I wish I was ready to settle down, but I'm not

My girlfriend may be the perfect match for me, but I need to get more experience.


Cary Tennis
October 5, 2005 1:35AM (UTC)

Dear Cary,

"I love you, and I want to break up with you." That's how I'm going to tell my girlfriend, for the first time, that I love her. Or, that's how it goes in my mind when I'm trying to amuse myself about my situation.

I've been dating my girlfriend for a year and a half now. We share many rather idiosyncratic idiosyncrasies -- we see things in ways that are obvious to no one but us. Example: Would you look at a model of the human brain, turned upside down, and think that it looks like a nice armchair? I have. And I think that she would too, if she saw one. I find it simply incredible that the universe would bring into existence two such people, so close together in space and time, that they would couple up. So unlikely and incredible in fact, that perhaps the universe somehow wants, means, for us to be together. Space-time wanted to create a perfect couple.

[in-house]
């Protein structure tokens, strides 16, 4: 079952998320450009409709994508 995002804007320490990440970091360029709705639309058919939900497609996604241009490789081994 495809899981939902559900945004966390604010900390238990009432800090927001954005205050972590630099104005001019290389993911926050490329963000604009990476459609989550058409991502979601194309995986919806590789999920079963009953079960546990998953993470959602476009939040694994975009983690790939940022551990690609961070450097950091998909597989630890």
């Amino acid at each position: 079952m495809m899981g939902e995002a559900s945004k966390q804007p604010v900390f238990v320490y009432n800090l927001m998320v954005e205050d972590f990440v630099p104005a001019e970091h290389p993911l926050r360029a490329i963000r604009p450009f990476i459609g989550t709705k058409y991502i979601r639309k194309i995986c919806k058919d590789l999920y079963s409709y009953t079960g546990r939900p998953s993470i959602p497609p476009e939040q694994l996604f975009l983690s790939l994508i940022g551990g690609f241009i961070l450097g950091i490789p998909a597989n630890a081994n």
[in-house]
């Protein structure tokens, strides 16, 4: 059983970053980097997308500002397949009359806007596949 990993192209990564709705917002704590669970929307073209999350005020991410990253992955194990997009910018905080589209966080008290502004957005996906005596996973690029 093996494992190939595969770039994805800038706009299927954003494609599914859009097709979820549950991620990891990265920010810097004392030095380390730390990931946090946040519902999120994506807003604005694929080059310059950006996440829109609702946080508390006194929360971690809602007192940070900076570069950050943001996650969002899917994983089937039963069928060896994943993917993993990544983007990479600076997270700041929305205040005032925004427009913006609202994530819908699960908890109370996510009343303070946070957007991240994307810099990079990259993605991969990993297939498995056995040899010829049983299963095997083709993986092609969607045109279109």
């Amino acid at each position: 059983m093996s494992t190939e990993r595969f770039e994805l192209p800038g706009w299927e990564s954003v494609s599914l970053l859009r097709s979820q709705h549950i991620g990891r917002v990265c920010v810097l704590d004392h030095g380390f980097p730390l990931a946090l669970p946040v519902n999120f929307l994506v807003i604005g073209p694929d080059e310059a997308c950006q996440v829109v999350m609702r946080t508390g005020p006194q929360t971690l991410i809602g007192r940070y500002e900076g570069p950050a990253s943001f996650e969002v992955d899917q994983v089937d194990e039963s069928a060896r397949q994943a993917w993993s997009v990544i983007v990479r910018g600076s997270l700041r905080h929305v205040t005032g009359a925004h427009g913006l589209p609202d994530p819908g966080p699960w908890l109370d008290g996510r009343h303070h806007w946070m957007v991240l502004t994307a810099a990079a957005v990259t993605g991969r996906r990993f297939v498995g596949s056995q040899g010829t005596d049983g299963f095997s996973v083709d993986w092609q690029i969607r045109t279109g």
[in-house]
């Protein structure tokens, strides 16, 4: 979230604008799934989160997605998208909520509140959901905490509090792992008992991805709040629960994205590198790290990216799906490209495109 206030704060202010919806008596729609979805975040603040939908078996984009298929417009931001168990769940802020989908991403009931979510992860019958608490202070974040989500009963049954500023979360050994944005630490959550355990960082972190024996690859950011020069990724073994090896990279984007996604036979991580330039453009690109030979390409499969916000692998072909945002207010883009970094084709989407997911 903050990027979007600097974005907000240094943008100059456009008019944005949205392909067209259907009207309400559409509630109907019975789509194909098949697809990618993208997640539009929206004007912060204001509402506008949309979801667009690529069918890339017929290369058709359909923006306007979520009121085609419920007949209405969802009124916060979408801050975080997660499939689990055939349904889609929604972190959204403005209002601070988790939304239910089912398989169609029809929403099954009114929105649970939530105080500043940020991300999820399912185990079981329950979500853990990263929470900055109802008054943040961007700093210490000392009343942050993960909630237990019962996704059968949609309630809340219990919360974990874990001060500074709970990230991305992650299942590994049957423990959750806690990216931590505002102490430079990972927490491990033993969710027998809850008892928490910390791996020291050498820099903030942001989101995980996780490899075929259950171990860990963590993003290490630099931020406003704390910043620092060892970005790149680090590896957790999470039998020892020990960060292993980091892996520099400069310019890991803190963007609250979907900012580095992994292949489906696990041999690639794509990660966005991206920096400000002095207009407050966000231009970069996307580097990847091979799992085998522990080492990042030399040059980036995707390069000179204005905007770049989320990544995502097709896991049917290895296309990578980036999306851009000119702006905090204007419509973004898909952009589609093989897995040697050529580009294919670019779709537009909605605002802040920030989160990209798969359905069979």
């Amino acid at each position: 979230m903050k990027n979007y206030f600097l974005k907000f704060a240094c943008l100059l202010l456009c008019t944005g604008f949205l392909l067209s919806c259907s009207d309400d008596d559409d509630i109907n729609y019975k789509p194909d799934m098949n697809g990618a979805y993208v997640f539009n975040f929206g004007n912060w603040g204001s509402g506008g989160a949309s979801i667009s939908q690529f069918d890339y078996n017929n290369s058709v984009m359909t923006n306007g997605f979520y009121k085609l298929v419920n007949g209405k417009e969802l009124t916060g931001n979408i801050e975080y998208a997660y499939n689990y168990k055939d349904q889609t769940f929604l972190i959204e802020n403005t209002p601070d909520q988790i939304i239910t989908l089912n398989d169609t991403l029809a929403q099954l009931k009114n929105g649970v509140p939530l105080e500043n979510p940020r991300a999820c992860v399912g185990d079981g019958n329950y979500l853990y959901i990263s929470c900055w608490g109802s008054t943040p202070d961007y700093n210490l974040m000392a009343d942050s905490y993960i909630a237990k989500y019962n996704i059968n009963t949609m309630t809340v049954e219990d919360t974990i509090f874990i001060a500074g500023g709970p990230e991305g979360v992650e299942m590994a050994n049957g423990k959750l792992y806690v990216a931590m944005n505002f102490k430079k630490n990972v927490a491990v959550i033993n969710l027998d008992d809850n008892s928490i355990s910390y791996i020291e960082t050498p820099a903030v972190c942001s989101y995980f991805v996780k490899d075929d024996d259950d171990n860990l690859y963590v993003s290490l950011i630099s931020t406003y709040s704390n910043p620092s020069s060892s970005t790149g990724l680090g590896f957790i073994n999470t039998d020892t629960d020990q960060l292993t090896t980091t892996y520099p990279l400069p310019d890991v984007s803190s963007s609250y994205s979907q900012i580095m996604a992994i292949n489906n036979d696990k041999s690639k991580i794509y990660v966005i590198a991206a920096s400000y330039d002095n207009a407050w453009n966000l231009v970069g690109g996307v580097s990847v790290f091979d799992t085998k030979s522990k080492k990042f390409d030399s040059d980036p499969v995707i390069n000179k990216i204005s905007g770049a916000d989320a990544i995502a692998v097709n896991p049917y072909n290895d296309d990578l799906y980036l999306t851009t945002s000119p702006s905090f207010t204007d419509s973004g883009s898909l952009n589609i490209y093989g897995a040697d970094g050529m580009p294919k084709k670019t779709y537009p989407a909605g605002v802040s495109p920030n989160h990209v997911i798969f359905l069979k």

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So why am I thinking of snubbing the universe and breaking up with my possibly perfect mate?

Simply and crassly put, I want to sleep around. I am a graduate student at a large university filled with beautiful, smart young women. Temptation is everywhere. But it's not that simple. That crass, maybe. But not that simple.

When I met my girlfriend, I was in my mid-20s, and very nearly a virgin. I matured, socially and emotionally, late. Part of this maturing process was sexual, and I was hell-bent on having sex and/or a relationship with any decent-looking woman. Preferably a series of decent-looking women. Well, not just any decent-looking women. I was rather picky about appearance. When I met my girlfriend, even though she's moderately pretty, I thought I could do better. But we warmed up to each other, and things took their course. I thought that this would just be a casual relationship. A year and a half later, here we are, perfect couple still.

Except that I still have my original yearnings. I look at people around me; I look at my friends who have had many relationships and flings; I look at all the beautiful young women walking around campus, and I feel like I'm missing out. I have only about two or three years left of my graduate education here, and I realize that it will never be this easy for me to explore again.

Complicating all of this is the fact that I think I have real feelings for my girlfriend, and the thought of hurting her hurts me. I think that perhaps if I had met her later, after having many flings and relationships, that I might want to stay with her permanently.